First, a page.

Dim Sum Go Go

A few weeks ago, my friend invited me out to dim sum with a group of her friends, most of whom are visiting New York from other schools across the country, and had never been to dim sum before. For those of you who have never been before, dim sum is a Chinese style brunch—as much a time of day as it is a type of food. Filled with dumplings, noodles, and tea, dim sum, also known as yum cha, is a relatively safe meal for me. Dairy is rarely used in Chinese cooking, and peanuts, particularly due to the prevalence of peanut allergies in American culture, are generally easy to avoid.

Our plan was to go to the famed Golden Unicorn, but a late start and a long line deterred us from Golden Unicorn and toward a newer place down the street, called Dim Sum Go Go. Golden Unicorn is so famous that the lines are like Disneyland, and oftentimes, small parties will be squished together at the same large table, in a Hong-Kong-style mishmash of strangers. Chinese families tend to stick to their dedicated favorites, and my family in particular would probably stand in line all day at their favorite place before trying any place new. However, I was not with my Chinese family, so we ventured away from the lines toward the welcoming doors of Dim Sum Go Go. I was personally skeptical about Dim Sum Go Go, but the interior was clean and the staff was very friendly.

dim sum go go (sauce)

For those familiar with dim sum, you will know that the whole concept is like a giant moving buffet. Servers have metal pushcarts stacked high with steamer baskets and boxes filled with dumplings, various baos, noodles, veggies, and other random morsels. As such, most dim sum newcomers resort to asking their resident Chinese friend what everything is, from a piece of shrimp to an unfamiliar vegetable. (“What is this?” “It’s broccoli, just try it.” “It doesn’t look like broccoli…” “It’s Chinese broccoli. It’s good! Just eat it!”)

dim sum go go (food)

Dim Sum Go Go has eliminated the pushcarts in favor of a paper menu, much like a sushi ordering menu at a Japanese restaurant. The English names are printed next to the Chinese names, and customers need only to fill in the quantity of their favorite items. In addition, like any other restaurant, if you don’t know what is inside your food, many waiters in Manhattan Chinatown speak English and you may ask them to describe your food. There was also a menu for noodles and larger rice dishes. As a result, we got filled up on beef chow fun and a large selection of items that would usually be found on pushcarts.

dim sum go go (plate)

As someone who eats dim sum relatively often, I have to admit that Dim Sum Go Go was not my favorite. The baos were smaller than usual, the dumpling wrappers were a little thicker and stickier than usual, and the fried items were not as crisp—read: fresh—as usual. While everything tasted fine, the quality was not necessarily as high as I would have expected from a restaurant with similar Yelp ratings to Golden Unicorn. (Of course, most people on Yelp are not old Chinese ladies with a penchant for this kind of critique.) In addition, the prices were roughly similar to that of more established restaurants, so the overall value was not as satisfying as I feel it could have been. My family would have more likely waited for Golden Unicorn, or trekked over to Ping’s Seafood or Oriental Garden.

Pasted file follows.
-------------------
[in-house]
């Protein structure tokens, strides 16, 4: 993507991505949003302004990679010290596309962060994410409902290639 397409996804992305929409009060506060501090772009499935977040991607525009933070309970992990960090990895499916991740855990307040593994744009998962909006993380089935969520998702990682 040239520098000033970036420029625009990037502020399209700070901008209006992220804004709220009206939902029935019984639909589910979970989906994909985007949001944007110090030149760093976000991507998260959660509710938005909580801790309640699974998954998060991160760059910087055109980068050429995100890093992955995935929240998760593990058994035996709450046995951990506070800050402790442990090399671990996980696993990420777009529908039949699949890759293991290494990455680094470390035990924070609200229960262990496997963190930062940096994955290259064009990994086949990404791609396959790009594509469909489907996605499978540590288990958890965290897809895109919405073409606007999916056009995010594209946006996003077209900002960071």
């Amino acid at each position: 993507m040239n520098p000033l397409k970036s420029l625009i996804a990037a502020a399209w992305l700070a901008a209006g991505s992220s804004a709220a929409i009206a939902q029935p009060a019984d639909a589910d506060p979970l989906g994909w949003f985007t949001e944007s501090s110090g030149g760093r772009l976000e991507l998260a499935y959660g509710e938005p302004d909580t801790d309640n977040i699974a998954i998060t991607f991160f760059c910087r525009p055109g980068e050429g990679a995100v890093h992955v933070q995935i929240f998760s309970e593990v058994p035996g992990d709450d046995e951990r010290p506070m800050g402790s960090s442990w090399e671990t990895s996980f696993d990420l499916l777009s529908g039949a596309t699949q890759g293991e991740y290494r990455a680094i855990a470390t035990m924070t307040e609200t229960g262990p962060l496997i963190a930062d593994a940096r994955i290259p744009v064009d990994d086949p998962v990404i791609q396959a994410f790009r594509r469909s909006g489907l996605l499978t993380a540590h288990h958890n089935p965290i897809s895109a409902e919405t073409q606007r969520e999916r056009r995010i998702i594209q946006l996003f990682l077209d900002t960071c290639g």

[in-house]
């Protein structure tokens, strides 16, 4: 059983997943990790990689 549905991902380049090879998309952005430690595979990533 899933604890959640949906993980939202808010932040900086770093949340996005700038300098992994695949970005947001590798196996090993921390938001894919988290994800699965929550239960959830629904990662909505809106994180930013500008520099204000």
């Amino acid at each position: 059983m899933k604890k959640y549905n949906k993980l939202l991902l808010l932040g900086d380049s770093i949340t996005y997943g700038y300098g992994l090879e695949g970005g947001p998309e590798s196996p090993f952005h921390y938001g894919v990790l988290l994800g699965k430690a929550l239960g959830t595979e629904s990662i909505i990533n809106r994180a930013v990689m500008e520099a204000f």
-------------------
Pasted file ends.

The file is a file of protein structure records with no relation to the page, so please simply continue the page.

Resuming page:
dim sum go go (bear)

That being said, the restaurant itself was very clean and had nice presentation, which is great for a group in which most members have never experienced the hustle and bustle of Chinatown and dim sum. The main clientele seemed to be young families as well as other college students and young adults checking out the dim sum scene. The service was very slow, and I had to run our checklists to the waiters a couple times, but they were generally accurate at bringing us the food we ordered. They also were very gracious about splitting the check amongst eleven or so of us.

I will probably not return to Dim Sum Go Go, but it is a great place for groups and dim sum newbies. It offers an introduction to the traditional cuisine of Chinese teatime without any of the pandemonium that seems to really scare people off from the whole concept. If you’re looking for a quiet and leisurely gateway into the noisy and manic world of dim sum, Dim Sum Go Go may be the place for you!

Advertisements